For more detailed information on working time (including annual leave, statutory and collectively agreed working time), please consult Eurofound’s report on Working time developments in the 21st century: Work duration and its regulation.

Overtime regulation

Normal working hours may not exceed nine hours per 24 hours and 40 hours per seven days, and work outside these limits will be overtime work. If working time is calculated on average, other limits apply (see the Working Environment Act, chapter 10). Collective agreements set lower limits, usually 37.5 hours a week, with overtime starting after this. This limit is often used in individual agreements in companies that are not covered by collective agreements. Section 10-6 of the Working Environment Act defines overtime as ‘work in excess of agreed working hours’. Overtime work should be compensated by a minimum of 40%. Collective and individual agreements normally set the rate at 50% and 100% after 9 pm and during weekends.

Part-time work

23.8% of all employees in Norway were employed on part-time contracts in 2016. This figure has been more or less stable during the last 10 years. Part-time work is not defined by statutory law, but is defined in some collective agreements. In Landsoverenskomsten, the collective agreement between Virke and LO/Handel og Kontor, for employees in trade and offices, part-time employees are defined as employees that on an annual basis are employed certain days of the week with full or reduced hours on these days, or workers who annually permanently work every day with reduced daily working hours.

A prohibition on discriminating against part-time workers as well as preferential rights are included in the Working Environment Act, chapters 13 and 14. Such provisions can also be found in collective agreements.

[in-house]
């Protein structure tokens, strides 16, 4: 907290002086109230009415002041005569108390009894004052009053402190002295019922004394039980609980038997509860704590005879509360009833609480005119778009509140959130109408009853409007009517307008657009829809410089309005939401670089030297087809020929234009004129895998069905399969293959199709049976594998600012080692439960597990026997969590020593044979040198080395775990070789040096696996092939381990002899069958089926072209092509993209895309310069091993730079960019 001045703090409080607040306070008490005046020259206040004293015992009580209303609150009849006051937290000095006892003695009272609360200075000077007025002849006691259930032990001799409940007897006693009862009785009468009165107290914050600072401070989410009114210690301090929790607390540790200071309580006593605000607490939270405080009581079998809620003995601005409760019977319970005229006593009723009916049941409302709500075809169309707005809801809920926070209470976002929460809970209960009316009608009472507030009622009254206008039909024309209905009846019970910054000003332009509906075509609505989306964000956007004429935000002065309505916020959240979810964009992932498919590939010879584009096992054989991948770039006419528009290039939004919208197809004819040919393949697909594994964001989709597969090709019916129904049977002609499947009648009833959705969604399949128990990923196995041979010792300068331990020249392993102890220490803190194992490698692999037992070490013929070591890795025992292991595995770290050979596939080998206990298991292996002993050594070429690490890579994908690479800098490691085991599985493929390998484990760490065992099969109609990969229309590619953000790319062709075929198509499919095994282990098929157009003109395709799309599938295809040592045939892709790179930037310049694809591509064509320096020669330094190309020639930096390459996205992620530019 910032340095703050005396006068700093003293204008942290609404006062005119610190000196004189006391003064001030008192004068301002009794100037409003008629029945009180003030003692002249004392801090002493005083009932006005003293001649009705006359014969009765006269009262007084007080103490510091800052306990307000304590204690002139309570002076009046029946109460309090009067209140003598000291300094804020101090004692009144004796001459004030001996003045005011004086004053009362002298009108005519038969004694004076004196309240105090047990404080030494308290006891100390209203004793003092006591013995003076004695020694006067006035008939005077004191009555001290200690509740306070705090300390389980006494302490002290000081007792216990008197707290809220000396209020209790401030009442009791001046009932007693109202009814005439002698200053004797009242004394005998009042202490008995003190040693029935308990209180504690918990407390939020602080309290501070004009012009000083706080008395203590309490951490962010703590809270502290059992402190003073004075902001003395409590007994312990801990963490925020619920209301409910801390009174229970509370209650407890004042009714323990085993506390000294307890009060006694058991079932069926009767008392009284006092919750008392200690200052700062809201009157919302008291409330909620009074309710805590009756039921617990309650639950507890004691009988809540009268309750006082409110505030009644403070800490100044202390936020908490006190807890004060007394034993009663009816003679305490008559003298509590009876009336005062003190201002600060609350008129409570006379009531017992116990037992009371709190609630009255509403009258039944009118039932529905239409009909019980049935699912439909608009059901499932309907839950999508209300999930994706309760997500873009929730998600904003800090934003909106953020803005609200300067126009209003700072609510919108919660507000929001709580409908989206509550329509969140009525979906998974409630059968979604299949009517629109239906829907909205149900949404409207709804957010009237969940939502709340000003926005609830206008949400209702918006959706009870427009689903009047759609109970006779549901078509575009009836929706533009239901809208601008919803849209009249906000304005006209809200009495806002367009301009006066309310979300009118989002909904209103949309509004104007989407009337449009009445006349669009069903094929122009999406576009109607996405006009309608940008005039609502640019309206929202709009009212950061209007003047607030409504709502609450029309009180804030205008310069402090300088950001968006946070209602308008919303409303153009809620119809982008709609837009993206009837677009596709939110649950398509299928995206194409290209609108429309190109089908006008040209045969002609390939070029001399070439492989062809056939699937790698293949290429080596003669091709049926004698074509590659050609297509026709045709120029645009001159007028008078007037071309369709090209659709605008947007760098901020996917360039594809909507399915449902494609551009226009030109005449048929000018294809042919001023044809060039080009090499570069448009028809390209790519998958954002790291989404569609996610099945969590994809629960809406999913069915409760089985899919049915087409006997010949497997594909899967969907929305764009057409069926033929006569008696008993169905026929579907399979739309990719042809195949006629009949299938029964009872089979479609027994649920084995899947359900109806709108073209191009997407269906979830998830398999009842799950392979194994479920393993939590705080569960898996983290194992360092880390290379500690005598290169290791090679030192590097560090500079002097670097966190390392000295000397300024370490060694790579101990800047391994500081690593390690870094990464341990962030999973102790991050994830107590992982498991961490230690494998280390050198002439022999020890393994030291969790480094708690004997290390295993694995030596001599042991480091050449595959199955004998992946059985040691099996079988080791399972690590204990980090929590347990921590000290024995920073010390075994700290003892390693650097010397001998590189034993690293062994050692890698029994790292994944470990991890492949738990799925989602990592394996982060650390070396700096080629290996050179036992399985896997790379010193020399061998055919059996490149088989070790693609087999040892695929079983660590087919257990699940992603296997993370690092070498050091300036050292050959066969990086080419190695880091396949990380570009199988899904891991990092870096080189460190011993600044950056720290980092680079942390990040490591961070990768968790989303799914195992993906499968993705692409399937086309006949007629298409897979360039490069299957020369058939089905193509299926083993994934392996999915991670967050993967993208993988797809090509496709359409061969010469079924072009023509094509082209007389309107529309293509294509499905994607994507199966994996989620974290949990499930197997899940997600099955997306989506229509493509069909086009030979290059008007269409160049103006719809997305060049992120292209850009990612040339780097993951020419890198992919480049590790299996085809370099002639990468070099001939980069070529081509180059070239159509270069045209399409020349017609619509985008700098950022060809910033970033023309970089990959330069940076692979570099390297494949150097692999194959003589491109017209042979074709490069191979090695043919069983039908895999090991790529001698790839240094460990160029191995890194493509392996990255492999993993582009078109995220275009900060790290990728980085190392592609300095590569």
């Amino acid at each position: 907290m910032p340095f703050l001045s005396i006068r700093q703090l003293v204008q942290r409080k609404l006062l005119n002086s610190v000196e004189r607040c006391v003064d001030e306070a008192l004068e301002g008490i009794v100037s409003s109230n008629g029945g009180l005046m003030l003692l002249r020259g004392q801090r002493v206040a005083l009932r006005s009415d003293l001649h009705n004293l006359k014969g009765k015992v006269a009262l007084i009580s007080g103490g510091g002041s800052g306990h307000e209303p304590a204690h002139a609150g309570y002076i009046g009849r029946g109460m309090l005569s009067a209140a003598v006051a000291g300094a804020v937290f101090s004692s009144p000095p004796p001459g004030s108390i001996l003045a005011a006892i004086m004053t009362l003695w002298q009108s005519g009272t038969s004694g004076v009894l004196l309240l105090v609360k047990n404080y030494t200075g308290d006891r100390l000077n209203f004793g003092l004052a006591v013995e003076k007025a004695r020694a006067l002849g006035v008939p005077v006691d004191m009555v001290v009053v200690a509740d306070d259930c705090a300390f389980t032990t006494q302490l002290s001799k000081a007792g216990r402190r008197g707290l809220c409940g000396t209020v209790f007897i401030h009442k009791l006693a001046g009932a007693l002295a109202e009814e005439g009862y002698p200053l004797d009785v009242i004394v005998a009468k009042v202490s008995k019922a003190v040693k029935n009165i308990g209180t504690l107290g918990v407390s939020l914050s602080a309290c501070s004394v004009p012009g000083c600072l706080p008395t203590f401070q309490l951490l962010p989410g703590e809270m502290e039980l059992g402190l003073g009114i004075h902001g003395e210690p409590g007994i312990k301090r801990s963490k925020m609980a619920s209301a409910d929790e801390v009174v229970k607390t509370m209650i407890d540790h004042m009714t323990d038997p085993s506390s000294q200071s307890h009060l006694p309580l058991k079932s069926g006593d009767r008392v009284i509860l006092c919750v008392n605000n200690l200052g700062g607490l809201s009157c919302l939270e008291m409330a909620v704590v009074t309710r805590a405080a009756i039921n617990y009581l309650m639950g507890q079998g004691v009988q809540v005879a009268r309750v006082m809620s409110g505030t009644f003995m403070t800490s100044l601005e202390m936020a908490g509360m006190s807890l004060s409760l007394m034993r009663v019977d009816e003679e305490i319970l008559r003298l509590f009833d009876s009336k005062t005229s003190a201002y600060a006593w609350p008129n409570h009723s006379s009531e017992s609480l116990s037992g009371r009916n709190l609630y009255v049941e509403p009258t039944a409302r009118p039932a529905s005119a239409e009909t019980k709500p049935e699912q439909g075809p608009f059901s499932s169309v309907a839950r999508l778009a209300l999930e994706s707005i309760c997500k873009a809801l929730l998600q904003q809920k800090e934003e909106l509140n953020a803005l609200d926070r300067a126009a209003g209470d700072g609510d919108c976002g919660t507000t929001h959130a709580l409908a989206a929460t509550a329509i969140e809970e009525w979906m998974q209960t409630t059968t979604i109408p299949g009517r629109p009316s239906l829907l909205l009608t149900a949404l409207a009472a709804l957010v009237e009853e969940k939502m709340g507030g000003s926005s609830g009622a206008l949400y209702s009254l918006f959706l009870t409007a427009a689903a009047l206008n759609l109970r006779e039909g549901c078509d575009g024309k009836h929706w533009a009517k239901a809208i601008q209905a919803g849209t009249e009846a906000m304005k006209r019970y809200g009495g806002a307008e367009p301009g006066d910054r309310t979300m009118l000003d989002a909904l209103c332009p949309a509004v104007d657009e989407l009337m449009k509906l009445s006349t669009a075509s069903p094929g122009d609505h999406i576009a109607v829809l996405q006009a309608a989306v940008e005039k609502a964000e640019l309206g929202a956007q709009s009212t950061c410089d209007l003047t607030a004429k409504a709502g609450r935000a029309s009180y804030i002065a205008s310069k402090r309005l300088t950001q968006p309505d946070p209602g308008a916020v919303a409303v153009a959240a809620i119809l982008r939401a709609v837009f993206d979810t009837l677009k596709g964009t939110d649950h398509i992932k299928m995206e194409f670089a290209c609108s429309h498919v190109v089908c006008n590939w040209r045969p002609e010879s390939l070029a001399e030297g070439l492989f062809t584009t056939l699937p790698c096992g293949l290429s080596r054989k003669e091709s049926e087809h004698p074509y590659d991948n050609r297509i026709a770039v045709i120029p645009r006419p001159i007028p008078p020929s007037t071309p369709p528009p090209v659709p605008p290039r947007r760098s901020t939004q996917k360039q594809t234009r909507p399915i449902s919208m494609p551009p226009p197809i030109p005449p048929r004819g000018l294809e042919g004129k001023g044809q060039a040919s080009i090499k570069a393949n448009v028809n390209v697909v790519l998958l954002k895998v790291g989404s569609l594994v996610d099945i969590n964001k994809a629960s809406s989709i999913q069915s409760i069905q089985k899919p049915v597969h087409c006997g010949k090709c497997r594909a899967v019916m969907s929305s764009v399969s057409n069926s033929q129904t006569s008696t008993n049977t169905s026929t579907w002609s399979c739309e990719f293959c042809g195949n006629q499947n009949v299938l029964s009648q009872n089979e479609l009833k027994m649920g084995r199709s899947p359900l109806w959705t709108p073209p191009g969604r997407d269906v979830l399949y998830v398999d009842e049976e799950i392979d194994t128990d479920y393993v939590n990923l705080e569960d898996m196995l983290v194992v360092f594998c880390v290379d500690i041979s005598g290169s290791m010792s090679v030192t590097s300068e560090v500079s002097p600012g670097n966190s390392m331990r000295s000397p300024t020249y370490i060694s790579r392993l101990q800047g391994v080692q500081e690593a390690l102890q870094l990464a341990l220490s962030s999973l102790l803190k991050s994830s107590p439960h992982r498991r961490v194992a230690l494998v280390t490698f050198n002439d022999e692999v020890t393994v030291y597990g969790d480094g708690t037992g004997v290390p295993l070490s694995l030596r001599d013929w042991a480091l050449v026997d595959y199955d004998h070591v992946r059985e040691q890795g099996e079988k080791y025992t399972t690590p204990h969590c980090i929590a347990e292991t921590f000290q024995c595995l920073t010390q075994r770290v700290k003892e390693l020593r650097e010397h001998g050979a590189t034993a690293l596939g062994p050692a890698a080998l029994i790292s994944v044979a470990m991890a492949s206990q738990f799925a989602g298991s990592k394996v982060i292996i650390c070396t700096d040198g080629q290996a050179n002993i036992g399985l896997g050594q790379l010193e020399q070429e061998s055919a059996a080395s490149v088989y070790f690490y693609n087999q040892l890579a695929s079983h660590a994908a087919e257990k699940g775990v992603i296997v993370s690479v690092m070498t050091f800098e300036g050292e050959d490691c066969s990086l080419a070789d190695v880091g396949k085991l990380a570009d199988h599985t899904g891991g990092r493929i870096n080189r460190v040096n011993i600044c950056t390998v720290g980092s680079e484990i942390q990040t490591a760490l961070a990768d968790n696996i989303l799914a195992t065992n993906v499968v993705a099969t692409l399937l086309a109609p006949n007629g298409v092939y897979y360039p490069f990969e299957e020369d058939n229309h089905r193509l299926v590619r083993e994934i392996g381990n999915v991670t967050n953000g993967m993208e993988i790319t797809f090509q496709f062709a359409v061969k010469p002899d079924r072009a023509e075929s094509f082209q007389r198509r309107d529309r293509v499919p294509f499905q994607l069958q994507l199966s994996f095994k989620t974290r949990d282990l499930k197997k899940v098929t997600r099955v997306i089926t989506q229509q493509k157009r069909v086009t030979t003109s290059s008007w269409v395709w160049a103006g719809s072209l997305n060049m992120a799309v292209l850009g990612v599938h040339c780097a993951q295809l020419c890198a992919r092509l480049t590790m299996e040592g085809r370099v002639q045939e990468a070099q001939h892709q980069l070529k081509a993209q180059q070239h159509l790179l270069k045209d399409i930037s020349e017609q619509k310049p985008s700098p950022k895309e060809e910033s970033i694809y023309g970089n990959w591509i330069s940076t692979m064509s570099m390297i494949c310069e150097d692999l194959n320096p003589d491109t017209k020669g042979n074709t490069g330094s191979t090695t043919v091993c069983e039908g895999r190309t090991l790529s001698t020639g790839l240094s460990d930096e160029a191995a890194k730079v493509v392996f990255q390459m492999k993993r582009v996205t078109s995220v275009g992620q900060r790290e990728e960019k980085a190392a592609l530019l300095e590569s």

More women than men work part time in Norway but percentages for both categories of employees are above the EU average, as shown in the table below. This is partly due to the high proportion of Norwegian women who are working as well as a labour market that is divided when it comes to gender. Female-dominated sectors with high rates of part-time work are health and social care, retail and the hospitality sector.

Persons employed part-time in Norway and EU28 (% of total employment)

 

2011

2012

2013

2014

2015

2016

Total - EU28

18.2

18.6

19.0

19.0

19.0

18.9

Total – NO

24.9

24.7

24.5

23.4

23.7

23.8

Women - EU28

31.0

31.4

31.8

31.7

31.5

31.4

Women – NO

39.7

38.7

38.5

36.3

35.9

35.7

Men - EU28

7.4

7.7

8.1

8.2

8.2

8.2

Men - NO

11.5

12.2

12.0

11.8

12.8

13.1

Source: Eurostat Labour Force Survey [lfsi_pt_a] – Persons employed part-time (20 to 64 years of age) – total and by sex.

Night work

Night work is defined –according to the Working Environment Act (§10-11) –as work performed between 21:00 and 06:00. Work within this period is as a general rule not permitted. There are several exceptions to this rule, both for company agreements and if the nature of the work makes it necessary.

Shift work